Natural Heritage Evaluation

What is a natural heritage evaluation?

We also refer to this type of study as an environmental impact study. Natural heritage evaluations, or environmental impact studies, assess the impact of a proposed development project on the natural features and functions found on or adjacent to a property.

Are natural heritage evaluations only required for 
large-scale development projects?

Not necessarily. Any land development, even an addition or a single new building near a sensitive feature can trigger the municipality to require a natural heritage evaluation. Sensitive features include things like watercourses, woodlands, wetlands, endangered and threatened species, significant wildlife habitat, fish and fish habitat, and valley lands. These are the types of features our ecologists are looking at when we do a natural heritage evaluation or environmental impact study. At the end of our environmental study, we produce an environmental impact statement or natural heritage evaluation report.

How will I know if I need a natural heritage evaluation?

Typically, the process begins with a consultation meeting with the municipality where the landowner outlines the project they are proposing. Following that meeting there may be additional consultation with other agencies (e.g. a Conservation Authority) where a check-list of further studies that are required to support the development application is provided. This could be as simple as a species at risk screening letter, if the property is deemed to include habitat of an endangered, threatened or species of special concern. Alternatively, the landowner may be directed to pursue more detailed studies, such as: a natural heritage evaluation, a floodplain analysis, or traffic studies, for example. There is a whole range of types of studies that may be required by the municipal level of government before they will issue the approvals or permits required for the proposed development project.
Natural Heritage Evaluation

What’s involved in a natural heritage evaluation?

The municipality requiring the environmental assessment may provide the scope of work, may direct us to a Conservation Authority, or may tell us to base the study on our professional opinion. This means that prior to starting work the sensitive features that require evaluation will be identified. The next step is to conduct the field assessment. Depending on the scope of work, this can include everything from formal surveys for breeding birds, breeding amphibians, snake emergence surveys, bat acoustic monitoring, winter raptor nesting surveys, and deer wintering assessments. We may also be required to complete wetland boundary mapping, watercourse assessments, electrofishing (a scientific survey method of identifying fish species and abundance), and more.

If I want to build on or near an area that is classified through the natural heritage evaluation as a sensitive feature, will my permit application be rejected?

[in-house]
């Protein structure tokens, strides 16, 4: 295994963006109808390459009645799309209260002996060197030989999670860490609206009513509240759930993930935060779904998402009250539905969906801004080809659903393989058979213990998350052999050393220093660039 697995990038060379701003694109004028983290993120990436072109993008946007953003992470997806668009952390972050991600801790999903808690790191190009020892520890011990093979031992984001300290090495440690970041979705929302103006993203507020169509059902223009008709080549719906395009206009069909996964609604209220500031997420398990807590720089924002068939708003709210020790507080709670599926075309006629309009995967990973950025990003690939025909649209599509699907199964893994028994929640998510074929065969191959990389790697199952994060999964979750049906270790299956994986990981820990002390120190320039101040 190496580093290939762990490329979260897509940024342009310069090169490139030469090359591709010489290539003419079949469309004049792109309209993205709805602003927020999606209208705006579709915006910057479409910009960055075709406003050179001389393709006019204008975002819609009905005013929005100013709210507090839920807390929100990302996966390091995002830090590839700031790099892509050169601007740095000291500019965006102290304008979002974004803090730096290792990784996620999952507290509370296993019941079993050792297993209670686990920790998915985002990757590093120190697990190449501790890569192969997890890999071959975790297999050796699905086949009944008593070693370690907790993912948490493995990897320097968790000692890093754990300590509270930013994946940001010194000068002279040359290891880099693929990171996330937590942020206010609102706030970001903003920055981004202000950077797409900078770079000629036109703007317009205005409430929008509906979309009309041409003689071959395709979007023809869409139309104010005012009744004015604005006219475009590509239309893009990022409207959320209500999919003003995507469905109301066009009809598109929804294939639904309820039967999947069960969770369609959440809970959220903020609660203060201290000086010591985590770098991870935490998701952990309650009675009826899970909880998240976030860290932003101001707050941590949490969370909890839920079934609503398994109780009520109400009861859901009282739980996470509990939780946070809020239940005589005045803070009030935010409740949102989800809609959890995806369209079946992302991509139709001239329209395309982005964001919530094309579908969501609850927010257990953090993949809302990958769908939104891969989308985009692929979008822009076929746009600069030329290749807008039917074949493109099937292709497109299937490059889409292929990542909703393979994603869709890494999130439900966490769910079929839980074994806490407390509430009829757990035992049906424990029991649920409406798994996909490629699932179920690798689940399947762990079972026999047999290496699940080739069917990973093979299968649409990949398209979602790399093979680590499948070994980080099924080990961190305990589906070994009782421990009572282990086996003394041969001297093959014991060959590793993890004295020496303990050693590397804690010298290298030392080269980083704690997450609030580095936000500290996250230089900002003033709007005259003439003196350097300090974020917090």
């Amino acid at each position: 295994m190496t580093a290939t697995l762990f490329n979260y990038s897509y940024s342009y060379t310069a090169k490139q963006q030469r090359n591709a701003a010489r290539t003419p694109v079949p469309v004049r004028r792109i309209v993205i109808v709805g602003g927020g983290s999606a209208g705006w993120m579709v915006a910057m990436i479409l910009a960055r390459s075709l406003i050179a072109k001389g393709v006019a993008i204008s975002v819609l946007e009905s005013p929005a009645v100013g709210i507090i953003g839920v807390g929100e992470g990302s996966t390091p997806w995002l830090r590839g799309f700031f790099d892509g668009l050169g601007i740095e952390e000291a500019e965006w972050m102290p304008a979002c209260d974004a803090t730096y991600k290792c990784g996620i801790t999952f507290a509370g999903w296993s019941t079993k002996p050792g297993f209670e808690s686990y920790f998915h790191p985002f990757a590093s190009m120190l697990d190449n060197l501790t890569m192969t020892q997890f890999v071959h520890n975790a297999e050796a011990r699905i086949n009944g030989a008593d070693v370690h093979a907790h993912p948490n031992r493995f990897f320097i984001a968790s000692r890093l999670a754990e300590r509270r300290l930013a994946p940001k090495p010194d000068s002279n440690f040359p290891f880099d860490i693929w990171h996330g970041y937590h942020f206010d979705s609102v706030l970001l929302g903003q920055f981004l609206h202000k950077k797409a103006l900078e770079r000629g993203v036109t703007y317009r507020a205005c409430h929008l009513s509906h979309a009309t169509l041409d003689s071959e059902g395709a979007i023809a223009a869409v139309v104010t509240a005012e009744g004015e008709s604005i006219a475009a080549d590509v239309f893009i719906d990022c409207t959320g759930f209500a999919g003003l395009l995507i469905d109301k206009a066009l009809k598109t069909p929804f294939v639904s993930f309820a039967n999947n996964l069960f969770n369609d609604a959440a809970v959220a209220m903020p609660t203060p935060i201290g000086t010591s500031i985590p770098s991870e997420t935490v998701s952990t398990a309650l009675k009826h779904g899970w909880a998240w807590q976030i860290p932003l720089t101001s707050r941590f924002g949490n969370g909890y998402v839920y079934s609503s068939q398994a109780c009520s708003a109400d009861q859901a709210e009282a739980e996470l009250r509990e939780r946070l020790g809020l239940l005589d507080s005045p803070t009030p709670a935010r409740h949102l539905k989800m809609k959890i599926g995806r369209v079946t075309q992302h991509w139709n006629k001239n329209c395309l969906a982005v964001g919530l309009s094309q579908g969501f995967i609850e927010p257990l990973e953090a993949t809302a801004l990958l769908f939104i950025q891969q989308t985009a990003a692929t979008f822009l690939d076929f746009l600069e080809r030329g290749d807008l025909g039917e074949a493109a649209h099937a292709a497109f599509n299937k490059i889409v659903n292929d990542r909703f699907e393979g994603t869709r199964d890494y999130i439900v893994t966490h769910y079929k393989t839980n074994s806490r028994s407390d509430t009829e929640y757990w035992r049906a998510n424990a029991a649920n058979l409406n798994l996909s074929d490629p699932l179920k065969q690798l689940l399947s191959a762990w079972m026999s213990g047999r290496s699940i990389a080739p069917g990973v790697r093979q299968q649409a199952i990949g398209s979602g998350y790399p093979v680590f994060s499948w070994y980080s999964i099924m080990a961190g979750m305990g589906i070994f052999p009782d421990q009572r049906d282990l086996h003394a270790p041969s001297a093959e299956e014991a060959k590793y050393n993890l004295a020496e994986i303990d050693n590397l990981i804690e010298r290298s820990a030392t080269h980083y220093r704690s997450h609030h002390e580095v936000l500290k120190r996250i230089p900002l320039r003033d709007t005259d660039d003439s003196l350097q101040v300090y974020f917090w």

Not always. After we complete the field work at your proposed site, we can provide an opportunities and constraints map to inform your development plans. With your consideration of this mapping and a development plan ecologists can prepare a report outlining the predictable impact of your proposed project on the surrounding environment. Typically, that report will also include recommended mitigation measures, wherever possible. Mitigation measures are steps you can take that would help to offset or mitigate any negative impact we might expect from your proposed development plan. This may include simple direction such as avoidance options, timing restrictions, installing habitat features like bird and bat boxes, implementation of protective buffers, naturalization, reforestation or shoreline restoration plans using native vegetation. Part of our role, after we collect the field data and produce mapping, is to help find innovative and novel ways for your development project to occur while protecting the surrounding environment in accordance with the applicable policy and legislation.

How quickly can a natural heritage evaluation be completed?

Timing is often dependant on the time of year and the scope of the assessment. By necessity, most of our field work occurs during the growing season. As an example, if a wetland review, aquatic monitoring, or a fish habitat assessment is required, the window of opportunity to complete this work is roughly from late May or early June to mid-September. We are always willing to work with our clients to provide them with the services they require in the timeliest manner possible. It is best to plan ahead to avoid delays in your process; however, never hesitate to reach out to us to find out if we can help.

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Natural Heritage Evaluation

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